In the 1970s, the grip that children had on television programming was, for all intents and purposes, nonexistent. The thin slice of broadcast hours that kids had a hold on was limited to Saturday mornings—about which we now realize, thirty-some years later, adults couldn’t care less—and the magical weekday afternoon span between the end of soap operas and talk shows and the beginning of the evening news. The heavyweight shows that stand out in the memories of our after-school television viewing are Gilligan’s Island, I Dream of Jeannie, Hogan’s Heroes, and the sine qua non Star Trek.
Star Trek debuted September 8, 1966, when Anna wasn’t yet a year old and Doug’s mother was anxiously awaiting the birth of her first son. The episode that aired on that Thursday night forty-four years ago was “The Man Trap.” The original pilot, “The Cage”—from which only the character of Mr. Spock went on to the series—didn’t air until 1986. After a 79-episode run, Star Trek ended on June 3, 1969. But it went into reruns almost immediately that same fall, perfect timing to shape our young brains.
For Doug, there were Star Trek model kits, phasers, tricorders, and communicators. With his friend Joey (who will write a future guest blog post here), Doug borrowed standard wire from his father and wrapped it around a set of steel rods that the two boys pounded into the ground. By connecting the wire to a 9-volt wet cell (Doug’s father would not relinquish the car battery), the boys created a force field in the backyard. For a child growing up with Apollo, Skylab, and Star Trek, it wasn’t a question of whether Doug would become a scientist (or an engineer or a pilot), but rather a question of why anyone would want to do anything that a Star Trek character didn’t do.
Anna watched Star Trek with her father. Her most memorable episode with him was “The Trouble with Tribbles.” It was if her father recognized that’s the way life really is: it’s all too easy to be distracted from our lofty ambitions by the small, soothing, seemingly harmless pleasures in life. As Captain Kirk puts it, “Too much of anything, Lieutenant, even love, isn’t necessarily a good thing.” Rather harsh wisdom. (That’s also the episode in which Scotty and Chekov debate the relative virtues of scotch and vodka.) Whatever else Star Trek offered, it certainly gave us lessons for life and was, therefore, a moral tale even more than it was an adventure story.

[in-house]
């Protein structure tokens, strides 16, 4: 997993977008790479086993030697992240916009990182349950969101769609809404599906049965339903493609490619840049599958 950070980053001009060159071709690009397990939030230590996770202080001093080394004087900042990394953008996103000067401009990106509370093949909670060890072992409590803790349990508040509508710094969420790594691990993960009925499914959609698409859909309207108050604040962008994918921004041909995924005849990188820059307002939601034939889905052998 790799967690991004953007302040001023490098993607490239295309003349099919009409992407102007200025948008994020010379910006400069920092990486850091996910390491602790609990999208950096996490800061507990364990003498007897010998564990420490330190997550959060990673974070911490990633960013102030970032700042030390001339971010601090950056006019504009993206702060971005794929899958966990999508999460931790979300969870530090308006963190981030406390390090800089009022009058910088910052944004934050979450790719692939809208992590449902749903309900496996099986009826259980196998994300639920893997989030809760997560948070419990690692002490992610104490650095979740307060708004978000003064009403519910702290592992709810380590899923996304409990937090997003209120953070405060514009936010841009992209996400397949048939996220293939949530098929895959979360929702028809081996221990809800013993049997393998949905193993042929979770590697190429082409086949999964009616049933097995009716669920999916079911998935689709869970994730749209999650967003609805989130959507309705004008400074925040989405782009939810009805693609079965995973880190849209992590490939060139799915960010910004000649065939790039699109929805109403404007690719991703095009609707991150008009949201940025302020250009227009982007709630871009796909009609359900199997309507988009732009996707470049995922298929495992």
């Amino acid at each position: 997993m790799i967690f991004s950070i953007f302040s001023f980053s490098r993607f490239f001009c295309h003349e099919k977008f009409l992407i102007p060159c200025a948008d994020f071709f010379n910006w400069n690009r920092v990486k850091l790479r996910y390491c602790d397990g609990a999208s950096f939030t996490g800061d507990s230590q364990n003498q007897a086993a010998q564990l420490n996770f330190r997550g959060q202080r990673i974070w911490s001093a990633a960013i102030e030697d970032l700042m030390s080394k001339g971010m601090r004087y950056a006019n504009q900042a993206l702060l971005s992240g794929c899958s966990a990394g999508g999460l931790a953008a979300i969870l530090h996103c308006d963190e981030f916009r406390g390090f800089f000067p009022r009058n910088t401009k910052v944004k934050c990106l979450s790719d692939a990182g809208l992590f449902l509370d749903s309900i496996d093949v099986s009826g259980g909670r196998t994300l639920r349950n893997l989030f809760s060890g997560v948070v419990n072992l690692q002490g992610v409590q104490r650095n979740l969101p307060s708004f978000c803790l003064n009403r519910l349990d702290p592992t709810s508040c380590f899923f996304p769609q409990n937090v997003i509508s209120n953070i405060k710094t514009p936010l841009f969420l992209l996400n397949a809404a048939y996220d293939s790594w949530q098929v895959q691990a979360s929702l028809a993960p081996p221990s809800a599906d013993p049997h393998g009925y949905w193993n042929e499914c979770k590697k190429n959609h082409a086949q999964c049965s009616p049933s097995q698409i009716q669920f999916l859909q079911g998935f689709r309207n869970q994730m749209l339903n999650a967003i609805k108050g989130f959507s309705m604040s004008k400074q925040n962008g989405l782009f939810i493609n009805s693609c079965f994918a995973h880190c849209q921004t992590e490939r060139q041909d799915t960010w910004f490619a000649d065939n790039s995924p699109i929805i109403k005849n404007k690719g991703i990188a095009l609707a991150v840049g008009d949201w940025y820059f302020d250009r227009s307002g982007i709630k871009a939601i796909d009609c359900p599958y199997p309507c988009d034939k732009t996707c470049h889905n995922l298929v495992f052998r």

Its moral center, oddly, was a triangle: Dr. Leonard McCoy, Mr. Spock, and Captain James T. Kirk. But we might argue that William Shatner remains the show’s center, moral or otherwise. In fact, a recent New York Times article about him points out that another newspaper proclaimed this is William Shatner’s universe, and the rest of us just live in it. On screen, Captain Kirk does what Robert Pinsky in The Sounds of Poetry warns against: “the mistake of pronouncing the words in some special, chanting or ‘poetic’ manner.” Captain Kirk exaggerates the rhythm of his lines, creating over-the-top emphasis: KLINGon BASTard! You KILLED my SON! Who doesn’t want to talk like that in certain moments? That’s a voice thoroughly from the heart and yet so aware of itself that it must be and can’t possibly be taken seriously.
Star Trek was a campy show that way, all silliness as characters pretended to lift boulders made of painted polystyrene and Dr. McCoy saying He’s dead, Jim for the umpteenth time. (DeForest Kelly actually said a version of that line in a film before the series even began.) But the series was about big ideas that couldn’t be dismissed—about where technology and space exploration might take humankind (not just the United States), about seeing past the Cold War in which we were living then, and about how to know when our prime directives didn’t do justice to the situation at hand.
Campy or moralistic, Star Trek was important enough that NASA named its first shuttle orbiter Enterprise. Gene Rodenberry and the cast attended its dedication ceremony in 1976. That Space Shuttle performed atmospheric flight tests and was never outfitted for spaceflight. But it was the very first of its kind and is now on display at the National Air and Space Museum’s Udvar-Hazy Center.
Happy 44th birthday, Star Trek! May you, of course, live long and prosper.